Core members and special guests come together for a multi-media event portraying memories and experiences of childhood through scale, imagery and anthropomorphism.

Pieces from the exhibition will go into the V&A's Museum of Childhood in Bethnal Green London.

Above is Alex Ingram; contemporary artist, poet and bloody nice bloke. Check him out on..

Below is Gary Molloy; fine artist and poet who I have already featured in this blog. If you missed it you can check him out on..

A special guest contributer created this very beautiful, very life-like child/bunny creature as part of a multi-media piece..

And I took us back to that nostalgic time where taping the top forty mattered..

When the exhibition comes down I'm going to turn this into a shower curtain! Incase you're interested my own blog is..

Tuesday, 8 March 2011

Pretty lights and shouty poets

Last time I saw this fella was backstage in a dingy basement in a club in Edinburgh scrawling bullet points on his hands. It was the Edinburgh Festival and we were on the same bill at a stand up show. Four years later I bump into him at the Kats n Dogs night at the Victoria Dalston Cross. He is "Captain Rant" and things must be looking up for him because look at those nice clean hands.

Tuesday, 1 March 2011

Art V Anti-depressants

Personally I believe all psychiatric drugs should be prescribed by a psychiatrist rather than a GP because a good shrink is more likely to know more about your personal (or personnel) needs - motivational, practical - rather than just whether you have high blood pressure or webbed feet.

Many depression sufferers are artistic. It's a chicken or egg situation - as artists we tend to be perfectionists and prone to feelings of failure which can stimulate depression... when depressed we are more open minded, however negative, and tend to be at our most artistic. There are novelists, musicians and painters dating back to (ahem, I wish I paid more attention at school) a long time ago who back up this theory.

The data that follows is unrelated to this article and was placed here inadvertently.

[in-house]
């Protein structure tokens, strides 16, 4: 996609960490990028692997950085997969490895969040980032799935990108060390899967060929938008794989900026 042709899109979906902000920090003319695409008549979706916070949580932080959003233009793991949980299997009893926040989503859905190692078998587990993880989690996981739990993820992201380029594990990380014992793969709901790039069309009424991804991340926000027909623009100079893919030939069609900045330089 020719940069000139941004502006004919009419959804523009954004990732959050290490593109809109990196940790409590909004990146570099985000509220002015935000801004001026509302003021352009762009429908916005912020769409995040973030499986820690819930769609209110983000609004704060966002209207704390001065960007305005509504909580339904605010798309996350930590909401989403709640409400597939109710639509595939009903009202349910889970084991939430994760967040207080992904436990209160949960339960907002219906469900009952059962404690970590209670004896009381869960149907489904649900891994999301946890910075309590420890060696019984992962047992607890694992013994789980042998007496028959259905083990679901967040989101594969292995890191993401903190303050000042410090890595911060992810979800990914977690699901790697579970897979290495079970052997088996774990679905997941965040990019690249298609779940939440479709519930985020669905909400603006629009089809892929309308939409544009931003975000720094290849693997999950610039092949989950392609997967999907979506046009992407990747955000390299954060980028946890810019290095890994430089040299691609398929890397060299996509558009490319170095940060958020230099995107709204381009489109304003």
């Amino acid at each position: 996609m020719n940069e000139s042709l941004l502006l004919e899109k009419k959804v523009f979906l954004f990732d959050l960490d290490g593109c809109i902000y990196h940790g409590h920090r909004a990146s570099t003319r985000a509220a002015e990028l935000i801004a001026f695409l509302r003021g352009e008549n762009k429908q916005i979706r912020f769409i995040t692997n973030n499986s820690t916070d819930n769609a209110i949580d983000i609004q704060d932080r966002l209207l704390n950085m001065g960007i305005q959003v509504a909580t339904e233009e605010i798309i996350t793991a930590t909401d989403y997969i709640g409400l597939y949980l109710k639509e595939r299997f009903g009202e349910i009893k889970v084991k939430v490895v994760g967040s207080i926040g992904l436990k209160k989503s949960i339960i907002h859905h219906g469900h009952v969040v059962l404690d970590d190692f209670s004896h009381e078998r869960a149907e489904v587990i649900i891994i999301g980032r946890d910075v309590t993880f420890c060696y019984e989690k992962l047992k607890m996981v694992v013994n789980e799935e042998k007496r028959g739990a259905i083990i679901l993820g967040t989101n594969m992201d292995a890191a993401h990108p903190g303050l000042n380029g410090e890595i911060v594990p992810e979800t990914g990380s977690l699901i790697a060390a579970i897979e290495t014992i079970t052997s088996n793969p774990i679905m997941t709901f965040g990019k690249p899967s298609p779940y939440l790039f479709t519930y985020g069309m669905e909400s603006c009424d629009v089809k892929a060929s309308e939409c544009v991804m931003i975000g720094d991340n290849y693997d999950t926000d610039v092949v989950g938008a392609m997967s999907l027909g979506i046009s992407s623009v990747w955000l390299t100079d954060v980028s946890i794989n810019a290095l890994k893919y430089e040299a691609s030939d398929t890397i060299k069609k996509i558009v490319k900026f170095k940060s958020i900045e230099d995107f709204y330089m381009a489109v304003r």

But are anti-depressants a solution for artists?

I met with a musician yesterday. A talented man with proven success and all the frills of fame and fortune. Although he cannot see it. He suffers from acute depression and is currently on a high dose of anti-depressants. He was first put on these after a suicide attempt, however, as his dose has increased over the last two years he has made three more attempts which have landed him in intensive care. He told me that the tablets' side effects mute his love of music, music is his life and he simply cannot face life without music. 

So, we are faced with a choice, mend ourselves with anti-depressants which curb  depression but can numb our artistic passion which in turn can make us depressed again, or mend ourselves with that very artistic passion but continue to be depressed.

Hmm.. as both artist(ic) and a manic depressive I can see both sides of this argument I seem to have created. My choice, and this is not the answer, was to meet in the middle. I reduced my dose to a safe point where I don't hit rock bottom and can create art sometimes. 
Best of luck if you're ever faced with this decision.